Friday, April 15, 2011

From the Editor - Rare and Elusive and Right Under Our Noses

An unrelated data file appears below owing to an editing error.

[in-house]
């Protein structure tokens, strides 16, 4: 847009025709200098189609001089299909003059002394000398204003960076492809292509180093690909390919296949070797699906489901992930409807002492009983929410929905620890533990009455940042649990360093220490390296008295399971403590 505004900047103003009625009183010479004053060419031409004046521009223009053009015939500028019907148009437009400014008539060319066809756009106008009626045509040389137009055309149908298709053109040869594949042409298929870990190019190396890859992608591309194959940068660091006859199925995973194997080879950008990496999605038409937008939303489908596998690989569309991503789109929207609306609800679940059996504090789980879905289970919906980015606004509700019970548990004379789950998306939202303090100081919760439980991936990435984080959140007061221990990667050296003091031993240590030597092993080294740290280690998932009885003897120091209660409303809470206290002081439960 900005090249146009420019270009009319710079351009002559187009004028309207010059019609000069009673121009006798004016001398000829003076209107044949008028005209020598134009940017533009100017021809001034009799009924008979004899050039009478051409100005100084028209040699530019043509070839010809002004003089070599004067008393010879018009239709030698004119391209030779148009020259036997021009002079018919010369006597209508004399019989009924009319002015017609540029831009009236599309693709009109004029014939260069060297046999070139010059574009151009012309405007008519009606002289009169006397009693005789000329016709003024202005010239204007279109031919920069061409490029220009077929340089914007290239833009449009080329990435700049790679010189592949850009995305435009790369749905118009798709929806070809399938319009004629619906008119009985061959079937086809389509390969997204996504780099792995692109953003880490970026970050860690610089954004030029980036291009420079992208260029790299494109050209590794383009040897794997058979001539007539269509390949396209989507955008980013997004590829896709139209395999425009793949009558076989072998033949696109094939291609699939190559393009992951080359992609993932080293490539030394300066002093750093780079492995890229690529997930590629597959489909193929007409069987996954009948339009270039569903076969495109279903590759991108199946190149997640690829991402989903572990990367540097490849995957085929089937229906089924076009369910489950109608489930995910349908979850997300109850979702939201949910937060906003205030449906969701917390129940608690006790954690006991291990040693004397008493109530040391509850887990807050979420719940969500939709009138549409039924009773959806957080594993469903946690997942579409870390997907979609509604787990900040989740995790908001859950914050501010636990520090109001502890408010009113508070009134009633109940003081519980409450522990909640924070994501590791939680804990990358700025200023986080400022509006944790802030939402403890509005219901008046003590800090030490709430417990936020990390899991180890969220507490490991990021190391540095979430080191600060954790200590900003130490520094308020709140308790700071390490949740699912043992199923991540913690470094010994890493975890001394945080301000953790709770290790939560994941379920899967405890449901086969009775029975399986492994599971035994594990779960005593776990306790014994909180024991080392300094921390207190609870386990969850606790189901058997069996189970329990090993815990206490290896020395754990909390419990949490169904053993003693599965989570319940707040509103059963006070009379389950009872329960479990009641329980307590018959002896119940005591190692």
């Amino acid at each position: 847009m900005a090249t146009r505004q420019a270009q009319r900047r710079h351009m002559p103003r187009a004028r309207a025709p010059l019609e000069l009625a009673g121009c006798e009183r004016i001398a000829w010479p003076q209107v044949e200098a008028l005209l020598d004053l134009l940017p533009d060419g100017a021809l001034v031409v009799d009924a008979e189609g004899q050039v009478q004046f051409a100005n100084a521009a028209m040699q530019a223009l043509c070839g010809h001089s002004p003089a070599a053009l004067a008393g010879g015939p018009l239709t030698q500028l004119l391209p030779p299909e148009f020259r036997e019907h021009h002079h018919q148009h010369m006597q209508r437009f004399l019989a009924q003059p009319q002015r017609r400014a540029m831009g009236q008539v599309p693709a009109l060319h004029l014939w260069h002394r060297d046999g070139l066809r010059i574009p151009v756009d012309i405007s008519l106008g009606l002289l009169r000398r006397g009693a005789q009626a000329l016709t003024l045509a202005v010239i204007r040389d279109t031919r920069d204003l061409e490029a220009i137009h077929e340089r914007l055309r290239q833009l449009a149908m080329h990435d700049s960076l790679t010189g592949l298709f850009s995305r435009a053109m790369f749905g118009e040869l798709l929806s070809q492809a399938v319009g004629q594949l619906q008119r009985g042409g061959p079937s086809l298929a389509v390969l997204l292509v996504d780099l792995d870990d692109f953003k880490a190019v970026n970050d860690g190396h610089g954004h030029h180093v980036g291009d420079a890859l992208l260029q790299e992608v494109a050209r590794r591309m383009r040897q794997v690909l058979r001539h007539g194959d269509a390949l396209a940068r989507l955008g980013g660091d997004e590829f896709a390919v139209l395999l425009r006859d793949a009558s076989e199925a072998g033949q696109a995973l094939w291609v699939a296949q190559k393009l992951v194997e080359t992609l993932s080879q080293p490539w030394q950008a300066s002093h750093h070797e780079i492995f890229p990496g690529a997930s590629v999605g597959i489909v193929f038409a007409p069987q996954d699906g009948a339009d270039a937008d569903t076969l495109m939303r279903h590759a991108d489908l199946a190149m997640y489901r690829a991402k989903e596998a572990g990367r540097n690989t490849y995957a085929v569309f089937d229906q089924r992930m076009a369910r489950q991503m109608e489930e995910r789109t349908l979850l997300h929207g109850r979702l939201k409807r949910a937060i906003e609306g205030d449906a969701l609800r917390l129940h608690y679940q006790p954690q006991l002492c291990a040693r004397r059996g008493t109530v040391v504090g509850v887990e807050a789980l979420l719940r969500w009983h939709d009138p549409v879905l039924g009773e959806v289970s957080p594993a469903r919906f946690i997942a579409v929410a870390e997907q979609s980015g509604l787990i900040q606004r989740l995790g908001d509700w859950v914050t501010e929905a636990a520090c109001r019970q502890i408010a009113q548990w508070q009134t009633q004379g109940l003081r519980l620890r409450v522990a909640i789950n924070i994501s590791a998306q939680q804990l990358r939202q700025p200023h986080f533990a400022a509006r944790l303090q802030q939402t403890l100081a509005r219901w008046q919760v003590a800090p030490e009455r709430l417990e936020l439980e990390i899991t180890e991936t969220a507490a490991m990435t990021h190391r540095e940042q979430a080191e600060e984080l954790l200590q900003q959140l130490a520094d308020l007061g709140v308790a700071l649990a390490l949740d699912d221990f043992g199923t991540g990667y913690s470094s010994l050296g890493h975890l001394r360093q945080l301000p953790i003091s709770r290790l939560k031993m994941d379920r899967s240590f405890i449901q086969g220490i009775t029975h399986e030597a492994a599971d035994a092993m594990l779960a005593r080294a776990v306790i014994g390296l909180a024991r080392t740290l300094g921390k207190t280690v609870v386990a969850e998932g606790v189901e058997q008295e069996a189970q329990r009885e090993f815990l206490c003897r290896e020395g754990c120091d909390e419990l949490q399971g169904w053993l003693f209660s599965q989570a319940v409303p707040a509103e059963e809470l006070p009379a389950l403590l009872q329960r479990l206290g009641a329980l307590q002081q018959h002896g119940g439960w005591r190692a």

They are rare and they are elusive. In fact, they are so difficult to spot that at times their existence is shrugged off as another unsolved mystery in the same league as the Little Green Men from Mars and the Loch Ness Monster. However, for us at Ghumakkar, they are a reality since we can proudly boast that we have them amongst us. Yes, we are talking about that rising and rapidly multiplying breed of travellers – The Indian Women Backpackers. If you have been reading Ghumakkar regularly, you could not have missed Nisha Jha’s recap of her travels in her story. And those of you who have been around long enough would have immediately thought of our original backpacker, Lakshmi Sharath, whose Ghumakkar ID ‘backpakker’ says it all. Indians are social people and when someone talks about travelling alone, the first question that comes up is “Why? Won’t you get bored?” And if you are a woman, you have to fight through additional layers of approvals and disapprovals. You need to have a certain ‘dabang’ streak to be able to rise through these social barricades and to fulfil your dreams. A woman travelling alone is not such a rare sight in the Western world. Neither is a western woman travelling alone in India such a rare sight. But when an Indian Woman travels alone with no fixed agenda in India, it is a sight that few are ready to accept without questioning. In an effort to find out about what motivates these travellers, I asked both Nisha and Lakshmi about how and where they embarked on their first journeys alone. For Nisha, her “first ever trip alone was for appearing for some competitive exam in another city in India.” Since then apart from travelling in India, Nisha has been to 21 countries and “each of them holds some special memories”. The challenges that travelling alone throws at her every day keep her motivated and each solo trip adds to her confidence. Lakshmi has been travelling for so many years and to so many places that she cannot exactly recall how it started for her. She says “have travelled alone as a student or as a professional and I guess I started just that way”. For her, travelling is a way of life and in her own words, she is “sort of addicted to it”. Travelling solo means that they can choose their own activities, places, mode of transportation and hotels.